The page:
Arnis- the Filipino Martial art of Stick Fighting (aka Eskrima or Kali)- is most recognized for its impressive use of double weapons in the form of sticks, knives, and/or swords. But hidden within these weaving motions is a complex lexicon of combative techniques and drills that can be used by any individual for self-defense or advanced combat.
The origins of Arnis are largely lost in the shrouds of time. Most likely originating with the axe and shield tactics of the native negritos and then refined through generations of interaction with some of the most advanced combat systems of the medieval, late, and modern eras, Arnis survived, adapted and evolved with each passing invader and influence.
The Philippines, positioned as they are at a crossroads in the asian world, experienced many cultures over the centuries and adapted to each, absorbing flavors and making them their own. The Rajput empire of India and Malaysia, the Shaolin from China, the famous Samurai of Japan, and the European fencing styles of the Spanish Conquistadors all contributed to the development of Arnis over the ages.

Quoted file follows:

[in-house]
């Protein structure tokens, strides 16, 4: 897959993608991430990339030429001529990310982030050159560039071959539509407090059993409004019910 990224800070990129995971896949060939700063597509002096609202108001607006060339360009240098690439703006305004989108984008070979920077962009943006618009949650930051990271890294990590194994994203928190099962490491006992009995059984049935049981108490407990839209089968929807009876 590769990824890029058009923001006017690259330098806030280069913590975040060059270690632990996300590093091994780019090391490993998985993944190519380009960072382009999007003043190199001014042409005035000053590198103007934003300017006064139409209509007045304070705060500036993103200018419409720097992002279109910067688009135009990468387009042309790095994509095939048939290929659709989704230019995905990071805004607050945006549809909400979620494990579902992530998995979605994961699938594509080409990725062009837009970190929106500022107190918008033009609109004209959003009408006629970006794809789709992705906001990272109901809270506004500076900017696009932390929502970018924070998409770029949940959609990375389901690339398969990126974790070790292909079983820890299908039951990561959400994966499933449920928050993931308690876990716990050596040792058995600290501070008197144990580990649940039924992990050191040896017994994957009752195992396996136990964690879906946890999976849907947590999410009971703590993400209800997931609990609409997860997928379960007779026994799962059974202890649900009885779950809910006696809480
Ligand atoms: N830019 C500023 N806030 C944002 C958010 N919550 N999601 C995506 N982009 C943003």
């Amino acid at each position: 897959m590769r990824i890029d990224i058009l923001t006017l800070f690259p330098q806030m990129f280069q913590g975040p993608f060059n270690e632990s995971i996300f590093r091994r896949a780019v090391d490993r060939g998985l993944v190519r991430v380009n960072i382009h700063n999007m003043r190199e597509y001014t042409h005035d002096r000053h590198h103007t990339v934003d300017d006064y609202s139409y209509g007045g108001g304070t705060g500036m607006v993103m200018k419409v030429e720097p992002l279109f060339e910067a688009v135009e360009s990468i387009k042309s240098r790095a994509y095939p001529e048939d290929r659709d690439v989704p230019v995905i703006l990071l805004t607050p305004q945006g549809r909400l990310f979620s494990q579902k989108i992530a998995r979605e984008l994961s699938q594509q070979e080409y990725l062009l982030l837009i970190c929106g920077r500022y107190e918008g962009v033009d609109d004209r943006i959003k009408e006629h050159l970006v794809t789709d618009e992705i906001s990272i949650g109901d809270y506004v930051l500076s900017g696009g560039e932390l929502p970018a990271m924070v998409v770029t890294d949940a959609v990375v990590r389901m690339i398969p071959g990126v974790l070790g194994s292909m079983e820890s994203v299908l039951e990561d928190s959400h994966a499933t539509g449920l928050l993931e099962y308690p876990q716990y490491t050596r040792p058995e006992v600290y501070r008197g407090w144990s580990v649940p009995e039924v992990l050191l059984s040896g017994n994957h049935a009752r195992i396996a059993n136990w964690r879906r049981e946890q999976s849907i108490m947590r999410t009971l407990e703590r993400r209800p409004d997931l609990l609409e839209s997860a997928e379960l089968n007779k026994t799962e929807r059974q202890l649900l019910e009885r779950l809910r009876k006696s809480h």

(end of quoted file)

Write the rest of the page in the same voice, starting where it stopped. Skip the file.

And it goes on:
But what made Arnis different from all others was that it remained… simple.
Passed-on through family lines from generation to generation, Arnis evolved into a series of drills – and even dances – that could be practiced (colloquially called “playing”) by anyone, whether farmer or fisherman, merchant or landowner.